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- Class Issues, Walters
- Class Issues
"The comic formality of Mr. Collins and his obsequious relationship with Lady Catherine serve as a satire class consciousness and social formalities. In the end, the verdict on class differences is moderate."
- Class Issues, Kliger
- Class issues
"It the conclusion of the novel makes it clear that Elizabeth accepts class relationships as valid, it becomes equally clear that Darcy, through Elizabeth's genius for treating all people with respect for their natural dignity, is reminded that institutions are not an end in themselves but are intended to serve the end of human happiness."
- Theme, Steinberg
"The main object of Jane’s satire in the novel is the mercenary and the ignorance of the people, a common criticism of the 18th century. Characters in the novel which best carries these qualities are Mrs. Bennet, a foolish woman who talks too much and is obsess with getting her daughters married; Lydia Bennet, the youngest of the Bennet daughter who is devoted to a life of dancing, fashions, gossips and flirting; and Mr. Williams Collins, the silly and conceited baboon who is completely stupify by Lady Catherine in every aspect of his life that he has forgotten his own morals and duty."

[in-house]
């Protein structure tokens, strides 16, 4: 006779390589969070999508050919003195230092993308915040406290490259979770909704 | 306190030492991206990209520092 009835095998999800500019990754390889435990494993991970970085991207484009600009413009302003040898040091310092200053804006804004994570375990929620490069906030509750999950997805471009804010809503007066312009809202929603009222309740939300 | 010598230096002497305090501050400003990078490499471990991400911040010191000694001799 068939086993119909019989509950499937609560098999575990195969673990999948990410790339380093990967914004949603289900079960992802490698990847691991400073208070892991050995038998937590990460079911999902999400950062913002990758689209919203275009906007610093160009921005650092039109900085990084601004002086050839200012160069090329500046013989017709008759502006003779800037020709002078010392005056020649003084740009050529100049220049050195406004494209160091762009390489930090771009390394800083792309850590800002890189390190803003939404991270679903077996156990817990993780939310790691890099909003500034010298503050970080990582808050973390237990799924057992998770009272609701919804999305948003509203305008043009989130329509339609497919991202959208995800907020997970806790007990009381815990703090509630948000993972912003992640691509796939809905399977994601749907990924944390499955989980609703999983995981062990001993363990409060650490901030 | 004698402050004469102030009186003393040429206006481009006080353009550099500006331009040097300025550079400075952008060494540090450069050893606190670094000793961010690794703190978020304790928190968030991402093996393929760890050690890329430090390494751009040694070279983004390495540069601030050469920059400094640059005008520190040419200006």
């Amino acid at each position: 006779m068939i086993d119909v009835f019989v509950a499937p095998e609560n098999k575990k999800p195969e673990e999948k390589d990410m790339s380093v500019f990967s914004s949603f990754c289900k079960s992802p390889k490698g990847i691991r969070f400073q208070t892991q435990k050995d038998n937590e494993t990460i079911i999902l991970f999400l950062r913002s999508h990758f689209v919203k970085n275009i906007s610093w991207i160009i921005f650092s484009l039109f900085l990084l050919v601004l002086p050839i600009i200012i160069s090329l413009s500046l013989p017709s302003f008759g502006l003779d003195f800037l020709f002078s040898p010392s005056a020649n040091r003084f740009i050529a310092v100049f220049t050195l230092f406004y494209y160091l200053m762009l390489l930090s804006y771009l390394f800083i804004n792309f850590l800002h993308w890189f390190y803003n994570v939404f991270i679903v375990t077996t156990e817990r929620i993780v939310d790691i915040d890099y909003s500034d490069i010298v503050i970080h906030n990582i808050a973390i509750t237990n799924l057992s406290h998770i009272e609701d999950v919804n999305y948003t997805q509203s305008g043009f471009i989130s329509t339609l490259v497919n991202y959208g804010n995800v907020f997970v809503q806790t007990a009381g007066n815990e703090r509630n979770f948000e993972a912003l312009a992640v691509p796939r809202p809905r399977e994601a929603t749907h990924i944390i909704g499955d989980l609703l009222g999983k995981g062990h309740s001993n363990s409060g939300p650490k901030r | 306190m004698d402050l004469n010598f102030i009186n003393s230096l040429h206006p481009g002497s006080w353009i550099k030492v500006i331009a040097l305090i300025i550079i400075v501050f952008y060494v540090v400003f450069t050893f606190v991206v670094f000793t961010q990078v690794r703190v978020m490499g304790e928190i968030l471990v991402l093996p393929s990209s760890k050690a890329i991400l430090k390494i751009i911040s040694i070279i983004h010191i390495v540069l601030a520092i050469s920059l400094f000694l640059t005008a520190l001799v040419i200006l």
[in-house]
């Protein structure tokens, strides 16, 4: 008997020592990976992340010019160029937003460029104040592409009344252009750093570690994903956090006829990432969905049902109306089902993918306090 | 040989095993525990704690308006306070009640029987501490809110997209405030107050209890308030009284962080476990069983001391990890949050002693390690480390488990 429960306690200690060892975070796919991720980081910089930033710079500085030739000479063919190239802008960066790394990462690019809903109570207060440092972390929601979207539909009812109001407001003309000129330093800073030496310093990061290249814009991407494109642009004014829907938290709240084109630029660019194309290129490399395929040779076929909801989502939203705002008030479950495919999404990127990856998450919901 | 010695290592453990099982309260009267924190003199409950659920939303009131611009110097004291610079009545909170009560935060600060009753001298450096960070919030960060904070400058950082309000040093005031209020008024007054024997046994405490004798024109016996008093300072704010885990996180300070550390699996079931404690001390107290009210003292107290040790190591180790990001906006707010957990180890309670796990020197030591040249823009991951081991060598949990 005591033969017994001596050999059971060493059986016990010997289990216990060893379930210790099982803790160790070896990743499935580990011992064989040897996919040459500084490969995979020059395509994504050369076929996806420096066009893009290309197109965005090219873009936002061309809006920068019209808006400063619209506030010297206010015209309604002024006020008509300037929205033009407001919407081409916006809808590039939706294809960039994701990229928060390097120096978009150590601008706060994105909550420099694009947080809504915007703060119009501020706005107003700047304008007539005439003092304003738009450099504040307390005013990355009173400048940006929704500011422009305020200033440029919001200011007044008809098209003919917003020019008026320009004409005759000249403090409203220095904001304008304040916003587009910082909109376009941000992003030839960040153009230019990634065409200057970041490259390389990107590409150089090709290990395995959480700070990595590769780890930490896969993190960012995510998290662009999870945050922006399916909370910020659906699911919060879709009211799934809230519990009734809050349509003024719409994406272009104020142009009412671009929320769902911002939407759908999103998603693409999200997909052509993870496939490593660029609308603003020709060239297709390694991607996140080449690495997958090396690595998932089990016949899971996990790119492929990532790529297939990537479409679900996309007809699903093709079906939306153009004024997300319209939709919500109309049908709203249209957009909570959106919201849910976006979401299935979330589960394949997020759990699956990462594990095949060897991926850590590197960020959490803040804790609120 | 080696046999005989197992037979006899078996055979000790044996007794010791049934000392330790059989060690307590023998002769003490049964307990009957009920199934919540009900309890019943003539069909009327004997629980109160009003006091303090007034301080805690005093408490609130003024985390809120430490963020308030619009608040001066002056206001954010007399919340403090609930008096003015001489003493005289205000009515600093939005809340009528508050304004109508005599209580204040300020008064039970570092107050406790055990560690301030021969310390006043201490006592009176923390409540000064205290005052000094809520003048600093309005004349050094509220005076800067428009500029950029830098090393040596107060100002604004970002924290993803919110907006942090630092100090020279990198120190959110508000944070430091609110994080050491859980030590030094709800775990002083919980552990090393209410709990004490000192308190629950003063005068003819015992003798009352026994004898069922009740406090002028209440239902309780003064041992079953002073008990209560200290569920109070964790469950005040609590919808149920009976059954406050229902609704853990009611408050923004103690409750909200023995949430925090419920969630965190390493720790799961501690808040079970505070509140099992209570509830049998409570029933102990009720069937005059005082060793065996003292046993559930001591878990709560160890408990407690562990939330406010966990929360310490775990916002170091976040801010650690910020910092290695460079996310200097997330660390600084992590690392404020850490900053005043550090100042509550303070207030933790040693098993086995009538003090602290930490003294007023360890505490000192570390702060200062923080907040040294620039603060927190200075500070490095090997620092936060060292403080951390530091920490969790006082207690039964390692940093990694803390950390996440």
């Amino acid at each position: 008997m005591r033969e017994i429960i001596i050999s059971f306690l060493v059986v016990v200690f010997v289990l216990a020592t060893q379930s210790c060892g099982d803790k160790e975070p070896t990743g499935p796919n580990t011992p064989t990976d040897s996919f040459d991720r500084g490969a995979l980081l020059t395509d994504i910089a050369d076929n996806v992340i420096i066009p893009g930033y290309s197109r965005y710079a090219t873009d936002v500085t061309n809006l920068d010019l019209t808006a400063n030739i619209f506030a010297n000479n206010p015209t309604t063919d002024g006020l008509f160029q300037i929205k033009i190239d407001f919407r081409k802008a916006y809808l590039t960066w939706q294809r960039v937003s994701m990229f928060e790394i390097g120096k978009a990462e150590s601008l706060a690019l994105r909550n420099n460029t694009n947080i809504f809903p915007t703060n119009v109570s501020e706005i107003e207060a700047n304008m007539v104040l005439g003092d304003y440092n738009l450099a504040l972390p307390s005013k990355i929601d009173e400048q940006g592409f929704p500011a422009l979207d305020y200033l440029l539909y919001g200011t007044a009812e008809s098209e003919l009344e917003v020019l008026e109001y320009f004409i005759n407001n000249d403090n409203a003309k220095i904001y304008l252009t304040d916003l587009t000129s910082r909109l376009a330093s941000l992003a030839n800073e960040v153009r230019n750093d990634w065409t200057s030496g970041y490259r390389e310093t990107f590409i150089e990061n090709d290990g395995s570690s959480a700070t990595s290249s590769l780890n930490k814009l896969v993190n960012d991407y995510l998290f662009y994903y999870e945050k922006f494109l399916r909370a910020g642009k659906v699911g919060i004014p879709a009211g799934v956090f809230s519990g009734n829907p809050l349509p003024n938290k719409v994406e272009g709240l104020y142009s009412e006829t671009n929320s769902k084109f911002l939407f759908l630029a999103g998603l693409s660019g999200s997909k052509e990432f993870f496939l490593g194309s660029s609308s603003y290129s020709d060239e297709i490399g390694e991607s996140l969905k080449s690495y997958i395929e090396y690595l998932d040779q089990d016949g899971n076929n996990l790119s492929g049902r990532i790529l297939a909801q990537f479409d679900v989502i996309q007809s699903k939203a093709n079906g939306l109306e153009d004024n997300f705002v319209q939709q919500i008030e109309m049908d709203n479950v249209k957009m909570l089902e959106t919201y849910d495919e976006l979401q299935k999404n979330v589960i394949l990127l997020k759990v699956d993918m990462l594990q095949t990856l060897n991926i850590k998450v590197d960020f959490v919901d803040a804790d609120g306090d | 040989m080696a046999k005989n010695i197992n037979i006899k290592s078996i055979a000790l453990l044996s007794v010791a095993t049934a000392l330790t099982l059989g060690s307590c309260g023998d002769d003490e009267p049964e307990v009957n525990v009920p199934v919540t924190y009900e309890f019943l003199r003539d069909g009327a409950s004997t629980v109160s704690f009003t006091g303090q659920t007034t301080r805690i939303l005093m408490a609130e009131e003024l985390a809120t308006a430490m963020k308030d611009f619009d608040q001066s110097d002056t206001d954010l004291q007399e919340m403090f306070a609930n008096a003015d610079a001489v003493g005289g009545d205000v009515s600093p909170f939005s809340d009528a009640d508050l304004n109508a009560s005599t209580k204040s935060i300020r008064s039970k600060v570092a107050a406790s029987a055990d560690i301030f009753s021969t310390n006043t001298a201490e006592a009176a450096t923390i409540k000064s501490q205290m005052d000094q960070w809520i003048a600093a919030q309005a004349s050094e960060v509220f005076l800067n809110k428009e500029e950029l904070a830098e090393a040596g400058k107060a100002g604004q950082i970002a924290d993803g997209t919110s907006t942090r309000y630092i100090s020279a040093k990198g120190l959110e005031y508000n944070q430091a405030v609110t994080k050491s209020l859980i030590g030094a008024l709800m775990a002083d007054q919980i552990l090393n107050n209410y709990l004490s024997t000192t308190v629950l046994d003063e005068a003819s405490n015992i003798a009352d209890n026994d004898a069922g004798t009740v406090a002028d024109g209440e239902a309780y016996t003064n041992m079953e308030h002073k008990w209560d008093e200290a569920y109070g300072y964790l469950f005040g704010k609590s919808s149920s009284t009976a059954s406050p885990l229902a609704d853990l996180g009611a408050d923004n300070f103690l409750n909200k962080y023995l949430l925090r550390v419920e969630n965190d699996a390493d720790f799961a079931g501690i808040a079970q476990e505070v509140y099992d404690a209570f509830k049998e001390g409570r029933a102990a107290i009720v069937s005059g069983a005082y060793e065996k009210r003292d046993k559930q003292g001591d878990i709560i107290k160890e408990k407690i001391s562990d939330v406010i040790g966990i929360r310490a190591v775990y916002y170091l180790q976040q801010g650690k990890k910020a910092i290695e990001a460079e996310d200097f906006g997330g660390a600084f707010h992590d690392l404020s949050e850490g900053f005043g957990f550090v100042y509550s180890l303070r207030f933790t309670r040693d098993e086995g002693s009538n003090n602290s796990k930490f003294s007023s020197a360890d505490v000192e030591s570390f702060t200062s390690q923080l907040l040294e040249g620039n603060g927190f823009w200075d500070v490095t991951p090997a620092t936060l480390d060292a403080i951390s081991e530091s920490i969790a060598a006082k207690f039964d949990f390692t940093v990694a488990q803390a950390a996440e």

- Comic Situations, Steinberg
- Comic situations
"Scenes such as Mr. Collins proposal to Elizabeth, and Lady Catherine visits to Lizzy at Longbourn, provides comic relief to the reader while at the same time revealing certain characteristics of the characters."
- First line, Steinberg
- First Line
"The main subject in the novel is stated in the first sentence of the novel: "It is a truth universally acknowledged, that a single man in possession of a good fortune, must be in want of a wife." In this statement, Jane has cleverly done three things: she has declared that the main subject of the novel will be courtship and marriage, she has established the humorous tone of the novel by taking a simple subject to elaborate and to speak intelligently of, and she has prepared the reader for a chase in the novel of either a husband in search of a wife, or a women in pursuit of a husband."